“Dyde is able to haul out a vast knowledge of music, dance, modern art and drama to make them coalesce into fast-paced, often witty, organic theater.” -- On Stage Magazine
Farrell Dyde Dance Theatre and Novodada present Farrell Dyde in A Multitude of Sins for one night only.
A Multitude of Sins comprises three new related dance theatre works created and performed by artistic director Farrell Dyde. The three works are:
- Dream set to a tape collage arranged by Farrell Dyde utilizing music by Simon Jeffes, Eric Satie and Frederick Chopin. Dream explores deep seated memories from childhood that emerge from the unconscious mind in dreams and fantasies.
- Girl set to a tape collage arranged by Farrell Dyde with music by John Lennon and Paul McCartney. In Girl we travel back in time to look at parallels that existed then with what is happening today. The songs selected are all from the album Rubber Soul which was released in December of 1965 at a time when the turmoil at home and the war in Vietnam were gaining momentum. Here we follow one man - perhaps recollecting this time - when love and loss were at a premium.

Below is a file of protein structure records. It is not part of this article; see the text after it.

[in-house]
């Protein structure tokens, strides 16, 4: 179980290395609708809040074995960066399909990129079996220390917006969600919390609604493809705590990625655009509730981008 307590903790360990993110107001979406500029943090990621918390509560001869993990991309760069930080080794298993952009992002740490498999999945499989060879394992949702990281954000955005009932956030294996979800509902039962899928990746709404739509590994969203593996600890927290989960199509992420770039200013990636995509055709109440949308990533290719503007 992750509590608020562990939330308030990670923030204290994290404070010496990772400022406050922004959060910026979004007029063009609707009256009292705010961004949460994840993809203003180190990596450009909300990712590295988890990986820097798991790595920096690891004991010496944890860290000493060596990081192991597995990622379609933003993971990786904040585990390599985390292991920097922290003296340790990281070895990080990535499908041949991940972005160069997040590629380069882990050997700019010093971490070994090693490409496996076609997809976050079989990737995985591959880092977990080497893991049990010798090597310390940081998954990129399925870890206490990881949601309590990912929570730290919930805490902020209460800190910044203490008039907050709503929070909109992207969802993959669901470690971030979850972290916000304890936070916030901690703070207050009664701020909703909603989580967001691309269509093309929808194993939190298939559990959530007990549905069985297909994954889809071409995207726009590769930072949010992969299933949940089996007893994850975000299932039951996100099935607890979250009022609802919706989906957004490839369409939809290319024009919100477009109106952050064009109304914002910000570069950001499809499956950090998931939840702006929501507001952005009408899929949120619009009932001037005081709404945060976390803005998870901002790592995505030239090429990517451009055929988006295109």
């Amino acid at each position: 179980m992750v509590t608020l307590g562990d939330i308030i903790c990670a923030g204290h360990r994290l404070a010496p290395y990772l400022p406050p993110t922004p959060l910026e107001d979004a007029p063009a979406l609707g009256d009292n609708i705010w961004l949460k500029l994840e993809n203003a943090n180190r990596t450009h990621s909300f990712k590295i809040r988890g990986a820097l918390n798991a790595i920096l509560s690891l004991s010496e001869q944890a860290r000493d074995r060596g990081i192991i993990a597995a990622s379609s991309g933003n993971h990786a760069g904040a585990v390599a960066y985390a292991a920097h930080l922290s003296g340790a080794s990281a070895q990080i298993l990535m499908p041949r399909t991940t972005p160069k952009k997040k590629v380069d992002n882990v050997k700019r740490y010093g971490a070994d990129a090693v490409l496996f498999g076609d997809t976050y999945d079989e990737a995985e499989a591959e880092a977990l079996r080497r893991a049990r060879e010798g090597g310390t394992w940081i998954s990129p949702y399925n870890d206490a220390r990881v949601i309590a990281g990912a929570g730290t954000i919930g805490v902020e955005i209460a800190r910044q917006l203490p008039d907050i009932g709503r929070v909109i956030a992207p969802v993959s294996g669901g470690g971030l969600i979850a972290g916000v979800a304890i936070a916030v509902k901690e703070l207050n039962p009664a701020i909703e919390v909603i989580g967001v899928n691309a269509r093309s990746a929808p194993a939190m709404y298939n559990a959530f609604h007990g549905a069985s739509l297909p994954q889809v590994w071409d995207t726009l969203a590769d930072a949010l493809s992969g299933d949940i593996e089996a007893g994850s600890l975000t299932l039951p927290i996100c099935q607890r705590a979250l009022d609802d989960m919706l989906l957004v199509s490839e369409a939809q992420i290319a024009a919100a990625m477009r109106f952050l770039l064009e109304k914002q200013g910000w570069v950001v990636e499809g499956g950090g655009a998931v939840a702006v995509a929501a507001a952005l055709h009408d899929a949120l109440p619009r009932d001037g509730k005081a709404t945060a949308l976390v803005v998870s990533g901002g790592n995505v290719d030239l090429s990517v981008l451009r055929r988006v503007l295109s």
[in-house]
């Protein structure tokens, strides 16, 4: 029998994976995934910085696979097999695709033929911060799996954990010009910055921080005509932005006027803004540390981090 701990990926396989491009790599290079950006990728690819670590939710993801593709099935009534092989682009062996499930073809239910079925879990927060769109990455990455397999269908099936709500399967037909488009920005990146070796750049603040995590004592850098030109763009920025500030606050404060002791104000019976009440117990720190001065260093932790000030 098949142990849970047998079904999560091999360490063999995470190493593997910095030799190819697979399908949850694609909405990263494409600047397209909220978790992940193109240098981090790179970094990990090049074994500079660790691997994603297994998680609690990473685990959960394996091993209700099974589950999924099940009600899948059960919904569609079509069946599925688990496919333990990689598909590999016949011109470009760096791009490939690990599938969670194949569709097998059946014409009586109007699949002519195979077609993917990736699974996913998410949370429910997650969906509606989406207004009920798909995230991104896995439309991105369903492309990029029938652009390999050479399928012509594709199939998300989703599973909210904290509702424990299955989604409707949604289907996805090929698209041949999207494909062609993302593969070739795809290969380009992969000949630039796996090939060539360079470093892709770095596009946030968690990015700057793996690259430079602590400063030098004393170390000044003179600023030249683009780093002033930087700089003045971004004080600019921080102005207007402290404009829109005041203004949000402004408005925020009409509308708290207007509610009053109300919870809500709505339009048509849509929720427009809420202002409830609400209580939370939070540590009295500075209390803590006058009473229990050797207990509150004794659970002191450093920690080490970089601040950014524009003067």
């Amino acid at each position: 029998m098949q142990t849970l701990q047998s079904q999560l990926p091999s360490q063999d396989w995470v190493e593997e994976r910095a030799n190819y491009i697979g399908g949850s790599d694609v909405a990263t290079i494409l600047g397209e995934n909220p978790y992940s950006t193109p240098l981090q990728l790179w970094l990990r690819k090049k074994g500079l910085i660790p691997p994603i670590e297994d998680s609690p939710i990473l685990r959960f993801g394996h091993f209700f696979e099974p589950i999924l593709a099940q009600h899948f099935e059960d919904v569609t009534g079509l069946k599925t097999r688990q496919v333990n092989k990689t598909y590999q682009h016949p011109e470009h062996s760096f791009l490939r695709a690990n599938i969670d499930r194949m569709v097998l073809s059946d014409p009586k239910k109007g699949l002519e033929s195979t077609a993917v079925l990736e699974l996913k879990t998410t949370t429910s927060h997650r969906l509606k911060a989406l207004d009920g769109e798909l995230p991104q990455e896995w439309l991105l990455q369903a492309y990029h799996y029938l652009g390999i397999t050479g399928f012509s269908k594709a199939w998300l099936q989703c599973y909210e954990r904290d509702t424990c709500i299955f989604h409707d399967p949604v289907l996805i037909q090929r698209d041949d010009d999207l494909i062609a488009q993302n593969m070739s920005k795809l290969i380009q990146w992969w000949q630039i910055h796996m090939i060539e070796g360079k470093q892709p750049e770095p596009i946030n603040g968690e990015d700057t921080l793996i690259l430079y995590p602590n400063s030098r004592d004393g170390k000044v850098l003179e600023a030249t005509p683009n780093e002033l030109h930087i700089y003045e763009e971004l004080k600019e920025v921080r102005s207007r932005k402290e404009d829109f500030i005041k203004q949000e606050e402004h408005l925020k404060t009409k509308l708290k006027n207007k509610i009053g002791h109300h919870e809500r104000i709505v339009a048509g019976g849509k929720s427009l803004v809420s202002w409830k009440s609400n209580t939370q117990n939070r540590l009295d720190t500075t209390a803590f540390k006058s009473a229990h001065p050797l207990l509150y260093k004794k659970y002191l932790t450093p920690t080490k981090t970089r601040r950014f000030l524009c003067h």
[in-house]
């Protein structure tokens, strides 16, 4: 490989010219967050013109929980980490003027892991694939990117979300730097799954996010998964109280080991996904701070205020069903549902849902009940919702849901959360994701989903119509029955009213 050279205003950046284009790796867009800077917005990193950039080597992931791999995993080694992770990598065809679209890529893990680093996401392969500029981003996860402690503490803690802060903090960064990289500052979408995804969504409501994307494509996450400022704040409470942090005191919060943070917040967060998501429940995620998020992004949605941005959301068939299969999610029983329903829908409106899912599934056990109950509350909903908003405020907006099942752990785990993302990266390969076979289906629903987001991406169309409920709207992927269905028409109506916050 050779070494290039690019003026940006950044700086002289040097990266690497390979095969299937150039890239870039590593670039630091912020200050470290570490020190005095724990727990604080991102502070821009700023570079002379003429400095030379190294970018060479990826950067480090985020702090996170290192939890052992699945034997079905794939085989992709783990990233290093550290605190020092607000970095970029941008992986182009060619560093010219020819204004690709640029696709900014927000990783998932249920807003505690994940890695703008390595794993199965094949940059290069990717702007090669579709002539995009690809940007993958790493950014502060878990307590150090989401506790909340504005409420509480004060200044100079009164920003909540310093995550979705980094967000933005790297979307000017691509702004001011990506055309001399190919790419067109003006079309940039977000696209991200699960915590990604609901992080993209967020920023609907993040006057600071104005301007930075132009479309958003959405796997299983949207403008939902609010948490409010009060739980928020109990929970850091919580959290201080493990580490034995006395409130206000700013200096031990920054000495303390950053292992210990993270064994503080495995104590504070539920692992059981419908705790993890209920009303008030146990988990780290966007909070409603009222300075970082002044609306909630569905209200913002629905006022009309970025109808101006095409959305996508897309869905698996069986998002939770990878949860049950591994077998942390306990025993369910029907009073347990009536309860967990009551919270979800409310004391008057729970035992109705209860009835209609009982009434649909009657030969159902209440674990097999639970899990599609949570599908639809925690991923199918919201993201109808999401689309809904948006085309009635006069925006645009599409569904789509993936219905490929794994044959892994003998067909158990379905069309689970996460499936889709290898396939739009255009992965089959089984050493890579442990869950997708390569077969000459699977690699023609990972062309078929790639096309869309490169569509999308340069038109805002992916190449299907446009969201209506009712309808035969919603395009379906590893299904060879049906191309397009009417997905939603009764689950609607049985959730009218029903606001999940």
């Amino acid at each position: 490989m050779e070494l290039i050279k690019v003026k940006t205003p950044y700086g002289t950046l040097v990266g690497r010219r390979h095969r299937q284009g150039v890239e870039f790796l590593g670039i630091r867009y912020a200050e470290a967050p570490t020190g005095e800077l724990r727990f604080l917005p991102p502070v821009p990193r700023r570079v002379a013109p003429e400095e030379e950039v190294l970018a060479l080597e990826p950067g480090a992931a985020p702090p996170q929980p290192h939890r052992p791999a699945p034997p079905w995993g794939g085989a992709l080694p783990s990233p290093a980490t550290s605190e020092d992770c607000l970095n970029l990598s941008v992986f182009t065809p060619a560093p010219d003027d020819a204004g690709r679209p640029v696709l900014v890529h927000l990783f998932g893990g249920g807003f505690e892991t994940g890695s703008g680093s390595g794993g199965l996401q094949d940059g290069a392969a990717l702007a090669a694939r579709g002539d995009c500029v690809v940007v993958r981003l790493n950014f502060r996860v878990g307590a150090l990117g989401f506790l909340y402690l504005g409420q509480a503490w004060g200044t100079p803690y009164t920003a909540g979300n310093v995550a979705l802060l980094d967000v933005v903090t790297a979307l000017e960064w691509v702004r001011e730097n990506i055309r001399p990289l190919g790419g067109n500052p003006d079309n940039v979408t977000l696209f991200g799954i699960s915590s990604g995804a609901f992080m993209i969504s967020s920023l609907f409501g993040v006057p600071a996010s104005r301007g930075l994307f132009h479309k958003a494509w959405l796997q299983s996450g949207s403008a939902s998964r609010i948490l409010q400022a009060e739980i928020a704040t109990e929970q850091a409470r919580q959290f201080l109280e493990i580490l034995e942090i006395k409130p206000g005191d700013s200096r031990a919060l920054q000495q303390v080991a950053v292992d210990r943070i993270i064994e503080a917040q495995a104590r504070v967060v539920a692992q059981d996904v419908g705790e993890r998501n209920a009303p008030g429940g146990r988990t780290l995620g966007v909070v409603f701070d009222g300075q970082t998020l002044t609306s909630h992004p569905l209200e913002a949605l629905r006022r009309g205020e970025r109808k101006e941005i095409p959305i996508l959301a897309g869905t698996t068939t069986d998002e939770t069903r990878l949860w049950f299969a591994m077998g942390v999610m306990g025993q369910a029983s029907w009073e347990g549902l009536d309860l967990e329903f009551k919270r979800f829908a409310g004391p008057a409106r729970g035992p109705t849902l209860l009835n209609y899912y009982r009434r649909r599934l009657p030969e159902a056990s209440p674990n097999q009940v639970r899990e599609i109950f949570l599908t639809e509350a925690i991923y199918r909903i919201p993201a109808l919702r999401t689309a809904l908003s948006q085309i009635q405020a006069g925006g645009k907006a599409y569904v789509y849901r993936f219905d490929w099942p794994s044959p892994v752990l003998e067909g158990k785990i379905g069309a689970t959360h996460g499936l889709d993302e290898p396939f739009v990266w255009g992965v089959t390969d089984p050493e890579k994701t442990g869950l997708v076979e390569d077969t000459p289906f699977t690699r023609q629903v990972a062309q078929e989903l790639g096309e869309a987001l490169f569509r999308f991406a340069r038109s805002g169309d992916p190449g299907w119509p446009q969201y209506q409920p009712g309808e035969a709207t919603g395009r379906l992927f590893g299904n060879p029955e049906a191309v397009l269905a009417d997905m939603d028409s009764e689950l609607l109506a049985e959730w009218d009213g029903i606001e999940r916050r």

- Precipice uses music by Andrew Poppy in a dramatic, minimalist score. Here the theme of “approach and withdrawal” is explored through pure movement. As Don Draper would say: “Our greatest fears lie in apprehension.”
Farrell Dyde is an American choreographer, dancer and actor who has created over 100 original modern and post modern movement theater works of varying dimension and approach and that cover a broad spectrum of both narrative and non-narrative for his own company and many other companies and institutions. An original member of the CAM(Contemporary Arts Museum) choreographers in Houston, he created two world premiere ballets for Houston Ballet (1983 & 1985).
“Farrell Dyde is a witty, articulate dancer/choreographer whose inventiveness and clarity of thought remind me of Merce Cunningham….Dyde is a perfect exemplar of modern dance, of disciplined investigation into new ways of making dance.”-- Nancy Kauffman, Austin American Statesman